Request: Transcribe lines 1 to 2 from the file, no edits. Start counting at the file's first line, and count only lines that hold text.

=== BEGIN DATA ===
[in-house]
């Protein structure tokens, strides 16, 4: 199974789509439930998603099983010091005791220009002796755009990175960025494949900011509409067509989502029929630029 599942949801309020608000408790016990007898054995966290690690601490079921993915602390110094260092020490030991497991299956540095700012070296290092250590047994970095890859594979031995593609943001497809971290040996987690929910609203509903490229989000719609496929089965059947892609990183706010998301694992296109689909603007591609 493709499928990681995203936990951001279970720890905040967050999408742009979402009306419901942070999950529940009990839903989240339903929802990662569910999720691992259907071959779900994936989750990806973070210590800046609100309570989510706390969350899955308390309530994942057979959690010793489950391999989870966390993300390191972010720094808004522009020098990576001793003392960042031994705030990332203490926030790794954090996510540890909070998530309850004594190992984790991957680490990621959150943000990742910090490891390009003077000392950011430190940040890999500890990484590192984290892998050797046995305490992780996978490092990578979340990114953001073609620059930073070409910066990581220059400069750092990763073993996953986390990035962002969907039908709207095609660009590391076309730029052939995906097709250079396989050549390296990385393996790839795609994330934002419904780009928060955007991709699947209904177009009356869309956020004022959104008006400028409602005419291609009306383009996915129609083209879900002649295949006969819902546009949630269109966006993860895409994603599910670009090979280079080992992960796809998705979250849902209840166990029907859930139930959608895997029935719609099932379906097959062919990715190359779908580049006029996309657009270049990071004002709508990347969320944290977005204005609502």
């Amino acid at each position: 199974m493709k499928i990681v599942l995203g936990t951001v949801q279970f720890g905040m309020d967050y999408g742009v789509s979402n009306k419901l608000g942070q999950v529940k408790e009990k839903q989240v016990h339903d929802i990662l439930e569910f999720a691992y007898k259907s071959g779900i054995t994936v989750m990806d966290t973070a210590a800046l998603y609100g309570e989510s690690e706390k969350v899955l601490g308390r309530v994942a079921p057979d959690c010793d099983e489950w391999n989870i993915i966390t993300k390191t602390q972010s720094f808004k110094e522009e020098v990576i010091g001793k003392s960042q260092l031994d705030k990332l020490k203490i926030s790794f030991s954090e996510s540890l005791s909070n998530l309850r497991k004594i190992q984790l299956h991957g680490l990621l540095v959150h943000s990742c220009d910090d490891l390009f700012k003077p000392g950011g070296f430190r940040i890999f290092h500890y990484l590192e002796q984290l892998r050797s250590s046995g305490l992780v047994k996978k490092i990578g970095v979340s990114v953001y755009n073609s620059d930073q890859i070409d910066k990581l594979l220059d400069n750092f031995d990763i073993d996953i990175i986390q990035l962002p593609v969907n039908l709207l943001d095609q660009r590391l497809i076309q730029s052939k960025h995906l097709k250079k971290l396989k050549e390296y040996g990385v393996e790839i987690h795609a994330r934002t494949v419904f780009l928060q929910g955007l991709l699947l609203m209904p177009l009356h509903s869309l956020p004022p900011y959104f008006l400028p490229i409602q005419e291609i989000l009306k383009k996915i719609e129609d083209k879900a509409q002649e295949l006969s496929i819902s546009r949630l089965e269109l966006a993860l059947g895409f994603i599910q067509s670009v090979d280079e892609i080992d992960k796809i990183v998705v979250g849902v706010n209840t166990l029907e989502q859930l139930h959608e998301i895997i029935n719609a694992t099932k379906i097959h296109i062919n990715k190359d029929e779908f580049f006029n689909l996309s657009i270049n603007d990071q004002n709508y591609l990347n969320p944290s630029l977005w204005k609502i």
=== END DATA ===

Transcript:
[in-house]
């Protein structure tokens, strides 16, 4: 199974789509439930998603099983010091005791220009002796755009990175960025494949900011509409067509989502029929630029 599942949801309020608000408790016990007898054995966290690690601490079921993915602390110094260092020490030991497991299956540095700012070296290092250590047994970095890859594979031995593609943001497809971290040996987690929910609203509903490229989000719609496929089965059947892609990183706010998301694992296109689909603007591609 493709499928990681995203936990951001279970720890905040967050999408742009979402009306419901942070999950529940009990839903989240339903929802990662569910999720691992259907071959779900994936989750990806973070210590800046609100309570989510706390969350899955308390309530994942057979959690010793489950391999989870966390993300390191972010720094808004522009020098990576001793003392960042031994705030990332203490926030790794954090996510540890909070998530309850004594190992984790991957680490990621959150943000990742910090490891390009003077000392950011430190940040890999500890990484590192984290892998050797046995305490992780996978490092990578979340990114953001073609620059930073070409910066990581220059400069750092990763073993996953986390990035962002969907039908709207095609660009590391076309730029052939995906097709250079396989050549390296990385393996790839795609994330934002419904780009928060955007991709699947209904177009009356869309956020004022959104008006400028409602005419291609009306383009996915129609083209879900002649295949006969819902546009949630269109966006993860895409994603599910670009090979280079080992992960796809998705979250849902209840166990029907859930139930959608895997029935719609099932379906097959062919990715190359779908580049006029996309657009270049990071004002709508990347969320944290977005204005609502």